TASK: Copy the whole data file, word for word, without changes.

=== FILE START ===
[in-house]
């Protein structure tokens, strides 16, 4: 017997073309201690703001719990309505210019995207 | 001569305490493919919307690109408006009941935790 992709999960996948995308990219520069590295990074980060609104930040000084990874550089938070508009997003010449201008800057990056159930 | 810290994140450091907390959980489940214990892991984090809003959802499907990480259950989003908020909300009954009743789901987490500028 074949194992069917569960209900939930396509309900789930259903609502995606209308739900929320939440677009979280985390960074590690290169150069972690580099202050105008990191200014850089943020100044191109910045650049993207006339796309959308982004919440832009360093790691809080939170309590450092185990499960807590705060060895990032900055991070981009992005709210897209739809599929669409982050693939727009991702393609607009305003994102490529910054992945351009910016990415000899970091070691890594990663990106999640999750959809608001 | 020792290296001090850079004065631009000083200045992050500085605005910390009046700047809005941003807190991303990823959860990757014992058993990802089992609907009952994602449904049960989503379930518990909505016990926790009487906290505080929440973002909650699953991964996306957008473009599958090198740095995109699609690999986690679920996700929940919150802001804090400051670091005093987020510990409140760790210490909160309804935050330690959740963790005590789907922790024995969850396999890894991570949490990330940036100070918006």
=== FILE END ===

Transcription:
[in-house]
């Protein structure tokens, strides 16, 4: 017997073309201690703001719990309505210019995207 | 001569305490493919919307690109408006009941935790 992709999960996948995308990219520069590295990074980060609104930040000084990874550089938070508009997003010449201008800057990056159930 | 810290994140450091907390959980489940214990892991984090809003959802499907990480259950989003908020909300009954009743789901987490500028 074949194992069917569960209900939930396509309900789930259903609502995606209308739900929320939440677009979280985390960074590690290169150069972690580099202050105008990191200014850089943020100044191109910045650049993207006339796309959308982004919440832009360093790691809080939170309590450092185990499960807590705060060895990032900055991070981009992005709210897209739809599929669409982050693939727009991702393609607009305003994102490529910054992945351009910016990415000899970091070691890594990663990106999640999750959809608001 | 020792290296001090850079004065631009000083200045992050500085605005910390009046700047809005941003807190991303990823959860990757014992058993990802089992609907009952994602449904049960989503379930518990909505016990926790009487906290505080929440973002909650699953991964996306957008473009599958090198740095995109699609690999986690679920996700929940919150802001804090400051670091005093987020510990409140760790210490909160309804935050330690959740963790005590789907922790024995969850396999890894991570949490990330940036100070918006």